“WATER AND SANITATION SERVICES AGGREGATION: FROM EXPECTATIONS TO ACHIEVEMENTS IN SELECTED COUNTRIES”
WAREG and FSR continue their series of webinars on water utilities aggregation. The third event, “Water and sanitation services aggregation: from expectations to achievements in selected countries”, will take place on the 15th of September as a free webinar open for registration.
Network industries are characterized by increasing yields, and, as such, water and sanitation (WS) utilities that produce larger outputs have on average lower unit costs than utilities that produce smaller outputs. This relationship appears to be present in the WS sector around the globe and is one of the main arguments in favour of utility aggregation, defined as “the process by which two or more service providers consolidate some or all their activities under a shared organizational structure, whether it implies physical infrastructure interconnection or not” (World Bank, 2017). The expectation of cost savings from aggregation is supported by a large number of economic studies since the late 1960s, underlining the potential for economies of scale and scope.
Following these prescriptions, and in an attempt to increase WS services efficiency, many countries in Europe, Africa and Latin America have recently embarked on a reform path to aggregate their WS utilities. Did those aggregation reforms and processes always achieve the expected outcomes? If not, why didn’t the awaited benefits materialize in practice? What are the actual achievements of these reforms? Furthermore, what could be the role of WS regulators in the design, implementation and monitoring of such reforms? These institutions routinely collect key data on utilities that can be of great relevance to inform the design of aggregation in terms of accurate scale and scope, taking into account the local context. Regulatory mechanisms can be used to incentivize aggregation processes implementation. Finally, through the regular monitoring of performance indicators, regulators can also provide information on the recorded outcomes and benefits of aggregation. This regular monitoring is a crucial asset to facilitate accountability toward shareholders and customers as improvement can be steadily demonstrated over time.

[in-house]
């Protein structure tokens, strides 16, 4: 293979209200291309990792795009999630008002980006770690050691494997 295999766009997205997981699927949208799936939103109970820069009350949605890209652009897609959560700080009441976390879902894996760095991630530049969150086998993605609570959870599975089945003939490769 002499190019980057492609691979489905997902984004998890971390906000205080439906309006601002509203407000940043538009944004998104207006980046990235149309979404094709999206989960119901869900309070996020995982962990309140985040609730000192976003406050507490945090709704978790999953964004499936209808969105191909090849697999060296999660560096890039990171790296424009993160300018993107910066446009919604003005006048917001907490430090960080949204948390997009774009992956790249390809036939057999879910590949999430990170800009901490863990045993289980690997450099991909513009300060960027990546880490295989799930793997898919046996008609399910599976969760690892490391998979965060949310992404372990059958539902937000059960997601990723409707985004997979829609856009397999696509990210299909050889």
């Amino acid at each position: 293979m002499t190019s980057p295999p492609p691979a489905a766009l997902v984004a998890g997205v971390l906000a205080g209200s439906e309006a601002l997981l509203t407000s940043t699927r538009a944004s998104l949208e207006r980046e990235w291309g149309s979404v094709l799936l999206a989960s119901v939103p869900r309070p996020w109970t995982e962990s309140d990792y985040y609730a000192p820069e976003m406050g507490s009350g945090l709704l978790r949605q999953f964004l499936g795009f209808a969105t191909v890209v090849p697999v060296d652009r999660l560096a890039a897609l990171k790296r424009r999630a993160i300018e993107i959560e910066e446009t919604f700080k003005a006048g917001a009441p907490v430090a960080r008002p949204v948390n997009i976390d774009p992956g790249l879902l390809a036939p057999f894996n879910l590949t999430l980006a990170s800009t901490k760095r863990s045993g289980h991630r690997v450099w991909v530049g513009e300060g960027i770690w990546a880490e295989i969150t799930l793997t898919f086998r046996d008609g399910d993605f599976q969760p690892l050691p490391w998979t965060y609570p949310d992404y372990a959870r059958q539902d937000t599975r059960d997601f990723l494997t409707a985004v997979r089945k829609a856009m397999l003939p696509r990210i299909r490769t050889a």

Find the draft programme
Deadline for registration is on Monday September 13th, 5pm
World Bank (2017) Toolkit on the Aggregation of Water Supply and Sanitation Utilities
World Bank (2017) Joining Forces for Better Services?: When, Why, and How Water and Sanitation Utilities Can Benefit from Working Together
Klien, Michael (2017) Statistical Analysis: Global Study on the Aggregation of Water Supply and Sanitation Utilities. World Bank, Washington, DC
Aggregation case studies at utility level:
|Dos Santos Rocha, Wilson; Salvetti, Maria (2017), World Bank|
|Colombia||La Línea Regional Scheme|
Mercado Regional Del Atlántico
|Ortiz Moreno, Erica; Salvetti, Maria (2017), World Bank|
|Kis, Andras Lajos; Salvetti, Maria (2017), World Bank|
|Indonesia||PDAM Intan Banjar|
|Anwar, Alizar; Salvetti, Maria (2017), World Bank|
|Mozambique||Nampula, Nacala, and Pemba|
Chimoio, Manica, and Gondola
|Juízo, Dinis; Salvetti, Maria (2017), World Bank|
|Portugal||Aguas Publicas Do Alentejo|
Aguas Do Ribatejo
|Zenha, José Henrique; Salvetti, Maria (2017), World Bank|
|Popa, Teodor; Salvetti, Maria (2017), World Bank|